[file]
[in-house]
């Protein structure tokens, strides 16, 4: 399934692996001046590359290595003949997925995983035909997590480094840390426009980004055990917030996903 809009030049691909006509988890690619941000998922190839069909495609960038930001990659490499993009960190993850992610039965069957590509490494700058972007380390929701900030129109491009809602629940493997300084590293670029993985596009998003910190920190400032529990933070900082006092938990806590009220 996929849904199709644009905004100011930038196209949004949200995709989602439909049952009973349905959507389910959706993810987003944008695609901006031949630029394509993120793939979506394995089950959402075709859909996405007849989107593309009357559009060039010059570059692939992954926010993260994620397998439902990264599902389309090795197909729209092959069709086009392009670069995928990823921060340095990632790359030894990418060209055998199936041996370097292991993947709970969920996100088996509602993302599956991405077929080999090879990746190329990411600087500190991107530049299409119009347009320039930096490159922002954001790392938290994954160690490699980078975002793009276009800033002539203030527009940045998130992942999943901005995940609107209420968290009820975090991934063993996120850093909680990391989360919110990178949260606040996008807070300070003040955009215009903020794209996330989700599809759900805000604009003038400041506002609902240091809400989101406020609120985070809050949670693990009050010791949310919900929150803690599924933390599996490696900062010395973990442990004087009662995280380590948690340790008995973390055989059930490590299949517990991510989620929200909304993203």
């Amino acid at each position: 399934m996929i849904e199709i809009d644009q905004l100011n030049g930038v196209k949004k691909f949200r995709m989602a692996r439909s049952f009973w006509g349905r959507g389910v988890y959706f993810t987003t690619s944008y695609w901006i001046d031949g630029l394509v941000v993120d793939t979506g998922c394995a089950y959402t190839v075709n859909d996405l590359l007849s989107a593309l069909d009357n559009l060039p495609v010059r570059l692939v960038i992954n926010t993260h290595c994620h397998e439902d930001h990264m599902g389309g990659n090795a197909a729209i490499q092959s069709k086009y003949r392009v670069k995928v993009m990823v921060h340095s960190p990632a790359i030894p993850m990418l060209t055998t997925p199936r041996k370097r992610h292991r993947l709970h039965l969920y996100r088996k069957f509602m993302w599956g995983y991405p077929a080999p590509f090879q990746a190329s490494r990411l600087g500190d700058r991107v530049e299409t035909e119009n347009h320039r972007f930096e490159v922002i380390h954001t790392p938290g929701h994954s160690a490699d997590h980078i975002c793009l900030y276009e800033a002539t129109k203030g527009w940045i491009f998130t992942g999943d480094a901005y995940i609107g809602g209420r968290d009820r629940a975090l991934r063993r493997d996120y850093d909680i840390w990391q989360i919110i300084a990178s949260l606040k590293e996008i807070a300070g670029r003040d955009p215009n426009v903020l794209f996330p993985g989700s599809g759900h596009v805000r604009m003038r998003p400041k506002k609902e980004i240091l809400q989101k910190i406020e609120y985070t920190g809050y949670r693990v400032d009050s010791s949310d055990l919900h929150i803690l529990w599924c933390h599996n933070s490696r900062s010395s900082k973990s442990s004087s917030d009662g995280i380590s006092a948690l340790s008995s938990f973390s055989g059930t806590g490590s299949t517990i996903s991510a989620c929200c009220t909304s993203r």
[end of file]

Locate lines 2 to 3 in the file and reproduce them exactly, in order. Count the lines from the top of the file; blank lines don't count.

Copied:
């Protein structure tokens, strides 16, 4: 399934692996001046590359290595003949997925995983035909997590480094840390426009980004055990917030996903 809009030049691909006509988890690619941000998922190839069909495609960038930001990659490499993009960190993850992610039965069957590509490494700058972007380390929701900030129109491009809602629940493997300084590293670029993985596009998003910190920190400032529990933070900082006092938990806590009220 996929849904199709644009905004100011930038196209949004949200995709989602439909049952009973349905959507389910959706993810987003944008695609901006031949630029394509993120793939979506394995089950959402075709859909996405007849989107593309009357559009060039010059570059692939992954926010993260994620397998439902990264599902389309090795197909729209092959069709086009392009670069995928990823921060340095990632790359030894990418060209055998199936041996370097292991993947709970969920996100088996509602993302599956991405077929080999090879990746190329990411600087500190991107530049299409119009347009320039930096490159922002954001790392938290994954160690490699980078975002793009276009800033002539203030527009940045998130992942999943901005995940609107209420968290009820975090991934063993996120850093909680990391989360919110990178949260606040996008807070300070003040955009215009903020794209996330989700599809759900805000604009003038400041506002609902240091809400989101406020609120985070809050949670693990009050010791949310919900929150803690599924933390599996490696900062010395973990442990004087009662995280380590948690340790008995973390055989059930490590299949517990991510989620929200909304993203």
């Amino acid at each position: 399934m996929i849904e199709i809009d644009q905004l100011n030049g930038v196209k949004k691909f949200r995709m989602a692996r439909s049952f009973w006509g349905r959507g389910v988890y959706f993810t987003t690619s944008y695609w901006i001046d031949g630029l394509v941000v993120d793939t979506g998922c394995a089950y959402t190839v075709n859909d996405l590359l007849s989107a593309l069909d009357n559009l060039p495609v010059r570059l692939v960038i992954n926010t993260h290595c994620h397998e439902d930001h990264m599902g389309g990659n090795a197909a729209i490499q092959s069709k086009y003949r392009v670069k995928v993009m990823v921060h340095s960190p990632a790359i030894p993850m990418l060209t055998t997925p199936r041996k370097r992610h292991r993947l709970h039965l969920y996100r088996k069957f509602m993302w599956g995983y991405p077929a080999p590509f090879q990746a190329s490494r990411l600087g500190d700058r991107v530049e299409t035909e119009n347009h320039r972007f930096e490159v922002i380390h954001t790392p938290g929701h994954s160690a490699d997590h980078i975002c793009l900030y276009e800033a002539t129109k203030g527009w940045i491009f998130t992942g999943d480094a901005y995940i609107g809602g209420r968290d009820r629940a975090l991934r063993r493997d996120y850093d909680i840390w990391q989360i919110i300084a990178s949260l606040k590293e996008i807070a300070g670029r003040d955009p215009n426009v903020l794209f996330p993985g989700s599809g759900h596009v805000r604009m003038r998003p400041k506002k609902e980004i240091l809400q989101k910190i406020e609120y985070t920190g809050y949670r693990v400032d009050s010791s949310d055990l919900h929150i803690l529990w599924c933390h599996n933070s490696r900062s010395s900082k973990s442990s004087s917030d009662g995280i380590s006092a948690l340790s008995s938990f973390s055989g059930t806590g490590s299949t517990i996903s991510a989620c929200c009220t909304s993203r």